It amazes me every time how easy it is for our brains to do complex things. I am currently writing logic to draw out company processes on a visual canvas.  At first this task seemed easy.  I opened up the table and took a piece of paper and draw out a couple of these processes manually to get the hang of the underlying logic.   This went pretty smoothly and after drawing 3 of these processes out I was ready to implement some algorithms that would do this work for me.  Now a day later the logic that goes within this algorithm is mind blowing.  What was a trivial thing for my brain to comprehend ended out in complex recursive algorithms.

How come my brain can come up with these algorithms so easily and use them in a fairly small amount of time, while when trying to materialize these algorithms it’s like it’s impossible to come up with the solution?  Well without you knowing there are tons of rules in your head you apply to this logic.  When implementing this into code you have to take account all the rules you have in your head and try to figure out what your brain does with these rules and in what order it applies them to reach a solution.  Here are some quick tips that helped me reach my solution:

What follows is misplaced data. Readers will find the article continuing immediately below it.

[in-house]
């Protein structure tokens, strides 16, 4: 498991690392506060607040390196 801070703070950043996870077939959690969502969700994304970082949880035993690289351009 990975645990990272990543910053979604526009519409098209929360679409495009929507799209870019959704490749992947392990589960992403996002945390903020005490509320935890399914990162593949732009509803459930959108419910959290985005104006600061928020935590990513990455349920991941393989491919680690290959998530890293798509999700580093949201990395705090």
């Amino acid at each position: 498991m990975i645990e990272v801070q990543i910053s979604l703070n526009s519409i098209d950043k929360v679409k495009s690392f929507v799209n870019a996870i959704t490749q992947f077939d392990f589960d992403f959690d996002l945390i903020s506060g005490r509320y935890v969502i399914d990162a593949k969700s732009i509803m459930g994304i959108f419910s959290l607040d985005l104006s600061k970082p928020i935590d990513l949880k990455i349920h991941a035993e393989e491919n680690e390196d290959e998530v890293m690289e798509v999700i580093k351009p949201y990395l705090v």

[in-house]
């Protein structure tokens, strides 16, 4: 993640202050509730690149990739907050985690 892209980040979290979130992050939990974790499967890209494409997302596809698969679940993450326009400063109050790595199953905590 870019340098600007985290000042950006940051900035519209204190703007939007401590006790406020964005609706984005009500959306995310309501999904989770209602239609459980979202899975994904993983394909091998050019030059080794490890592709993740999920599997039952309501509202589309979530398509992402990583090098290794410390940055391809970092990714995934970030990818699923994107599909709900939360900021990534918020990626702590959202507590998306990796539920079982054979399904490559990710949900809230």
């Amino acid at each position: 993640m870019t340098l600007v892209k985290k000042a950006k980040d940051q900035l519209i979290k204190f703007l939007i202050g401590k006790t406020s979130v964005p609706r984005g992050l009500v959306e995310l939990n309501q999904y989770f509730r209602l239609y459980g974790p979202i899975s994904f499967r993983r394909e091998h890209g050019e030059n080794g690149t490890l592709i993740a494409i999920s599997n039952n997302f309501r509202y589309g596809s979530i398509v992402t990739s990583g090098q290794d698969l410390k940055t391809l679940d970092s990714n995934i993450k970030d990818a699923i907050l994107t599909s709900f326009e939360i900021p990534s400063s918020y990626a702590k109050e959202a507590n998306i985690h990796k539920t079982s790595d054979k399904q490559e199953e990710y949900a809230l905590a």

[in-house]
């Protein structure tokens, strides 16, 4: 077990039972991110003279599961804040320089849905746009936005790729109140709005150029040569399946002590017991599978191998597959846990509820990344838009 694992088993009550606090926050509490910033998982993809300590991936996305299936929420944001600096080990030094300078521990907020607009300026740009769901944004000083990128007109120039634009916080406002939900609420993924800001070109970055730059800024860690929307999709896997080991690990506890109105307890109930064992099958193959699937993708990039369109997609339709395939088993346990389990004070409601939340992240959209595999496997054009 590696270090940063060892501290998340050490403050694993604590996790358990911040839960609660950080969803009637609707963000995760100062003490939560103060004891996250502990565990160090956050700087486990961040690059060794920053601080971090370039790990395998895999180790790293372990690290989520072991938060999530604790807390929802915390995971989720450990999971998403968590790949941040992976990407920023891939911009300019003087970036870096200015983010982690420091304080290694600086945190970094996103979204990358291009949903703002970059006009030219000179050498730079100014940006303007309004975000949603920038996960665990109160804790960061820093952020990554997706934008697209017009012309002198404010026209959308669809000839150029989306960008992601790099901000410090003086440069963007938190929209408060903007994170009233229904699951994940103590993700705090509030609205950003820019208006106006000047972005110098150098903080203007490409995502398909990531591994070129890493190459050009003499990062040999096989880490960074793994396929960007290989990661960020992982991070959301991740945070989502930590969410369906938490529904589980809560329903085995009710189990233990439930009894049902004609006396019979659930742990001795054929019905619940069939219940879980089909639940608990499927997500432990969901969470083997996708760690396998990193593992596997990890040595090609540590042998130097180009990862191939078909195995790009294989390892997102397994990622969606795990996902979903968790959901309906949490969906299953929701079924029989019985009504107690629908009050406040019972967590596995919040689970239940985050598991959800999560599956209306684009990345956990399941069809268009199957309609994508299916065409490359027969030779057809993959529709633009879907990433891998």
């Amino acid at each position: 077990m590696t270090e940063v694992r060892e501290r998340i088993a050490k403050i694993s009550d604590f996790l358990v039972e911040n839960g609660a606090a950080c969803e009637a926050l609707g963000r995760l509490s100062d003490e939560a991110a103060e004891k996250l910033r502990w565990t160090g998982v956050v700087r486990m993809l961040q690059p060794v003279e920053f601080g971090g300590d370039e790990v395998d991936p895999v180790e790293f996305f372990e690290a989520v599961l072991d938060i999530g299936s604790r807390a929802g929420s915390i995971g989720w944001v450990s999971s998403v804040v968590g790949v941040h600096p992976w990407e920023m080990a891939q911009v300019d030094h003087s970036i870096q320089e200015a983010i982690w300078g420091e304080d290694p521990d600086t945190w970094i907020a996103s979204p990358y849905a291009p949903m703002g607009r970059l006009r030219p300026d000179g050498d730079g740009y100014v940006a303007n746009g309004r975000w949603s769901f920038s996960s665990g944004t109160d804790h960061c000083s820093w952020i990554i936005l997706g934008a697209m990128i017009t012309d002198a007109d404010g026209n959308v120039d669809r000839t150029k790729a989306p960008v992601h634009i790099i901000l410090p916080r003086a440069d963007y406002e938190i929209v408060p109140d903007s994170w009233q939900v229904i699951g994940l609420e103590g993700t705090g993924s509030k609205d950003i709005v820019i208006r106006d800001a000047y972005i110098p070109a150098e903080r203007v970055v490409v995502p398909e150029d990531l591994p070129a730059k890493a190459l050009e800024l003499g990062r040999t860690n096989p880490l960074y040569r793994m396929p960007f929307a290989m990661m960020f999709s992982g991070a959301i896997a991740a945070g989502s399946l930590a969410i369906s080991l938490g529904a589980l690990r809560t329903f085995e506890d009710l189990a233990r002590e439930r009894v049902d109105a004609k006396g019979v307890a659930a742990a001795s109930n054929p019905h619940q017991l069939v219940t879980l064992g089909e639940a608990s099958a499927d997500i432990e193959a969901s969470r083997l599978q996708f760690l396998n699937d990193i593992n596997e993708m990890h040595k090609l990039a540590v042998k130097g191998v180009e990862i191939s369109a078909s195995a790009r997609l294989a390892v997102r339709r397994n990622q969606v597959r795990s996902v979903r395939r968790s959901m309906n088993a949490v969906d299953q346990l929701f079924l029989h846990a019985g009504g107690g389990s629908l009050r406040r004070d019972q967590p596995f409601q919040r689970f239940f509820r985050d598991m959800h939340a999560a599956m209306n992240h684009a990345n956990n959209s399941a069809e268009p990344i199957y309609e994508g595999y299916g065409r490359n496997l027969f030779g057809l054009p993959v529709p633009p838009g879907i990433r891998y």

• Draw out the logic into a diagram while solving it manually with you brain
  • When it seems too complex to draw it into a diagram then write all the rules that apply to this algorithm on a piece of paper
  • Using the rules you’ve written down, try implementing it in loop and conditional statements still using a piece of paper!
  • Start writing logic for a part of the algorithm first and then continue integrating extra bits to the algorithm to apply more rules.
  •  Now when you think you’ve mastered the logic on paper go implement it in you IDE
  • Write the logic as easy as possible; don’t start refactoring like hell so you can make the code shorter, this is something you can do later on.